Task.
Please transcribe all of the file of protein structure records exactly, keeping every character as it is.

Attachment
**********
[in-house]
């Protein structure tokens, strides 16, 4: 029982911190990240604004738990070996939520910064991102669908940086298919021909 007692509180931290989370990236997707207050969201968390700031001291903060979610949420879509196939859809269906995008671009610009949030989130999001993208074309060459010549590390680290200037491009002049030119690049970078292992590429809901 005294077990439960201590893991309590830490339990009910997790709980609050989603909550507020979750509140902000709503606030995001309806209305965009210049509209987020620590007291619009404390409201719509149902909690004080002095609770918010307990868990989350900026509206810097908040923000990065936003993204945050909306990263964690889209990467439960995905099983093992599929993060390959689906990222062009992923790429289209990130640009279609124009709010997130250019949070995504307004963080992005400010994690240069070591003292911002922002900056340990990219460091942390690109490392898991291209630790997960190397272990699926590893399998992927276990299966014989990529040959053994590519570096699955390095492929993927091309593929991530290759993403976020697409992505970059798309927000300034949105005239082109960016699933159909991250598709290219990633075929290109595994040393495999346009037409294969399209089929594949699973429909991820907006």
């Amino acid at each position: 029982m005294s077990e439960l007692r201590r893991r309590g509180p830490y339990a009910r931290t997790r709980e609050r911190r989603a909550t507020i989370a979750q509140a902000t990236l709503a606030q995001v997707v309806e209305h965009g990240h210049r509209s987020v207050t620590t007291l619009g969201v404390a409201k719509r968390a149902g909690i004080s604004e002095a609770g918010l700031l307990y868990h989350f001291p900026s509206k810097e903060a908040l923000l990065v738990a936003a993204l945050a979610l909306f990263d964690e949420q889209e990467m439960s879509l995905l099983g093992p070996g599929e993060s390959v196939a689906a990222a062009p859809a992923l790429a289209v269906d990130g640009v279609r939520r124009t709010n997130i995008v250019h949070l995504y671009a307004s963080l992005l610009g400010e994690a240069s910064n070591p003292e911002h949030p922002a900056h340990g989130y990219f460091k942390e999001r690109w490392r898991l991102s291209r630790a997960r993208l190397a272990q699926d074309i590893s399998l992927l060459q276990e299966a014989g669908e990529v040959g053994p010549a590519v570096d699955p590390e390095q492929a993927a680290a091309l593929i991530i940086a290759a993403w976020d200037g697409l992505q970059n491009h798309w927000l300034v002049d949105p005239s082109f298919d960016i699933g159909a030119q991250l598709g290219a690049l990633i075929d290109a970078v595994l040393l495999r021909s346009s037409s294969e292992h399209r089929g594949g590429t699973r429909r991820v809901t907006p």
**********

[in-house]
């Protein structure tokens, strides 16, 4: 029982911190990240604004738990070996939520910064991102669908940086298919021909 007692509180931290989370990236997707207050969201968390700031001291903060979610949420879509196939859809269906995008671009610009949030989130999001993208074309060459010549590390680290200037491009002049030119690049970078292992590429809901 005294077990439960201590893991309590830490339990009910997790709980609050989603909550507020979750509140902000709503606030995001309806209305965009210049509209987020620590007291619009404390409201719509149902909690004080002095609770918010307990868990989350900026509206810097908040923000990065936003993204945050909306990263964690889209990467439960995905099983093992599929993060390959689906990222062009992923790429289209990130640009279609124009709010997130250019949070995504307004963080992005400010994690240069070591003292911002922002900056340990990219460091942390690109490392898991291209630790997960190397272990699926590893399998992927276990299966014989990529040959053994590519570096699955390095492929993927091309593929991530290759993403976020697409992505970059798309927000300034949105005239082109960016699933159909991250598709290219990633075929290109595994040393495999346009037409294969399209089929594949699973429909991820907006």
């Amino acid at each position: 029982m005294s077990e439960l007692r201590r893991r309590g509180p830490y339990a009910r931290t997790r709980e609050r911190r989603a909550t507020i989370a979750q509140a902000t990236l709503a606030q995001v997707v309806e209305h965009g990240h210049r509209s987020v207050t620590t007291l619009g969201v404390a409201k719509r968390a149902g909690i004080s604004e002095a609770g918010l700031l307990y868990h989350f001291p900026s509206k810097e903060a908040l923000l990065v738990a936003a993204l945050a979610l909306f990263d964690e949420q889209e990467m439960s879509l995905l099983g093992p070996g599929e993060s390959v196939a689906a990222a062009p859809a992923l790429a289209v269906d990130g640009v279609r939520r124009t709010n997130i995008v250019h949070l995504y671009a307004s963080l992005l610009g400010e994690a240069s910064n070591p003292e911002h949030p922002a900056h340990g989130y990219f460091k942390e999001r690109w490392r898991l991102s291209r630790a997960r993208l190397a272990q699926d074309i590893s399998l992927l060459q276990e299966a014989g669908e990529v040959g053994p010549a590519v570096d699955p590390e390095q492929a993927a680290a091309l593929i991530i940086a290759a993403w976020d200037g697409l992505q970059n491009h798309w927000l300034v002049d949105p005239s082109f298919d960016i699933g159909a030119q991250l598709g290219a690049l990633i075929d290109a970078v595994l040393l495999r021909s346009s037409s294969e292992h399209r089929g594949g590429t699973r429909r991820v809901t907006p």